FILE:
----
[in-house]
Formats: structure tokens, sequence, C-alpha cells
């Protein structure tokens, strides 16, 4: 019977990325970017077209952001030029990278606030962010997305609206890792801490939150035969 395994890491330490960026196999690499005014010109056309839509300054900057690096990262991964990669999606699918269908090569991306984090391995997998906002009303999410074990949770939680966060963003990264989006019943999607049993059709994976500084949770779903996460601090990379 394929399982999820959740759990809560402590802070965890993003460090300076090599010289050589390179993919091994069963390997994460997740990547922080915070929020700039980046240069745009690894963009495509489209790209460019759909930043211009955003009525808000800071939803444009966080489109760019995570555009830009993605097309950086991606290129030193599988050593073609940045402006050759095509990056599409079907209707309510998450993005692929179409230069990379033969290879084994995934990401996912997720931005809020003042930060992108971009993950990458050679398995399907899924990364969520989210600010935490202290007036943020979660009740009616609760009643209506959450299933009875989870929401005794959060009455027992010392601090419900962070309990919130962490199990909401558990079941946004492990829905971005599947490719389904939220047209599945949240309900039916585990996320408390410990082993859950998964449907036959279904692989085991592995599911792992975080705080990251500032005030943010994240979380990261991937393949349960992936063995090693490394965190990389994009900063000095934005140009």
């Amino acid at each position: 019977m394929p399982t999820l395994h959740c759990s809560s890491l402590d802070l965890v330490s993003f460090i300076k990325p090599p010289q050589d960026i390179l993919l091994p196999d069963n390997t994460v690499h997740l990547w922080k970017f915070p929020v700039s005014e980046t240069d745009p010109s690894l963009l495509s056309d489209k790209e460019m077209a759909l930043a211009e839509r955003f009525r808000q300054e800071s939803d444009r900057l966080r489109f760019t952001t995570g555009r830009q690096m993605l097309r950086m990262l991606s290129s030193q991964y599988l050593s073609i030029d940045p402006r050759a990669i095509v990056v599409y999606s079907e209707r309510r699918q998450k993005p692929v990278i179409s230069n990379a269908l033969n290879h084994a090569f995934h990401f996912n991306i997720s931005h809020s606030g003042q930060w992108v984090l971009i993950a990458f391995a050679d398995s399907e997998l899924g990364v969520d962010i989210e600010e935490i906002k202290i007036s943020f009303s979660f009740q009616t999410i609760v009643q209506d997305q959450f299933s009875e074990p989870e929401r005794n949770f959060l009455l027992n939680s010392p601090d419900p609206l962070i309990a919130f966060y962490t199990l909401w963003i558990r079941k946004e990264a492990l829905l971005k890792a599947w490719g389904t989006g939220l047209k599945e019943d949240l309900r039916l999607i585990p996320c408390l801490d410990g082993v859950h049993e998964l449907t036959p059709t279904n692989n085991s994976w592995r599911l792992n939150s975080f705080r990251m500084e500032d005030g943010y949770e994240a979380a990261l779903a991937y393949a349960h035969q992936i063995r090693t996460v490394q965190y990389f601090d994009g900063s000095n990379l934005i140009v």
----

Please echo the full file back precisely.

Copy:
[in-house]
Formats: structure tokens, sequence, C-alpha cells
């Protein structure tokens, strides 16, 4: 019977990325970017077209952001030029990278606030962010997305609206890792801490939150035969 395994890491330490960026196999690499005014010109056309839509300054900057690096990262991964990669999606699918269908090569991306984090391995997998906002009303999410074990949770939680966060963003990264989006019943999607049993059709994976500084949770779903996460601090990379 394929399982999820959740759990809560402590802070965890993003460090300076090599010289050589390179993919091994069963390997994460997740990547922080915070929020700039980046240069745009690894963009495509489209790209460019759909930043211009955003009525808000800071939803444009966080489109760019995570555009830009993605097309950086991606290129030193599988050593073609940045402006050759095509990056599409079907209707309510998450993005692929179409230069990379033969290879084994995934990401996912997720931005809020003042930060992108971009993950990458050679398995399907899924990364969520989210600010935490202290007036943020979660009740009616609760009643209506959450299933009875989870929401005794959060009455027992010392601090419900962070309990919130962490199990909401558990079941946004492990829905971005599947490719389904939220047209599945949240309900039916585990996320408390410990082993859950998964449907036959279904692989085991592995599911792992975080705080990251500032005030943010994240979380990261991937393949349960992936063995090693490394965190990389994009900063000095934005140009």
């Amino acid at each position: 019977m394929p399982t999820l395994h959740c759990s809560s890491l402590d802070l965890v330490s993003f460090i300076k990325p090599p010289q050589d960026i390179l993919l091994p196999d069963n390997t994460v690499h997740l990547w922080k970017f915070p929020v700039s005014e980046t240069d745009p010109s690894l963009l495509s056309d489209k790209e460019m077209a759909l930043a211009e839509r955003f009525r808000q300054e800071s939803d444009r900057l966080r489109f760019t952001t995570g555009r830009q690096m993605l097309r950086m990262l991606s290129s030193q991964y599988l050593s073609i030029d940045p402006r050759a990669i095509v990056v599409y999606s079907e209707r309510r699918q998450k993005p692929v990278i179409s230069n990379a269908l033969n290879h084994a090569f995934h990401f996912n991306i997720s931005h809020s606030g003042q930060w992108v984090l971009i993950a990458f391995a050679d398995s399907e997998l899924g990364v969520d962010i989210e600010e935490i906002k202290i007036s943020f009303s979660f009740q009616t999410i609760v009643q209506d997305q959450f299933s009875e074990p989870e929401r005794n949770f959060l009455l027992n939680s010392p601090d419900p609206l962070i309990a919130f966060y962490t199990l909401w963003i558990r079941k946004e990264a492990l829905l971005k890792a599947w490719g389904t989006g939220l047209k599945e019943d949240l309900r039916l999607i585990p996320c408390l801490d410990g082993v859950h049993e998964l449907t036959p059709t279904n692989n085991s994976w592995r599911l792992n939150s975080f705080r990251m500084e500032d005030g943010y949770e994240a979380a990261l779903a991937y393949a349960h035969q992936i063995r090693t996460v490394q965190y990389f601090d994009g900063s000095n990379l934005i140009v």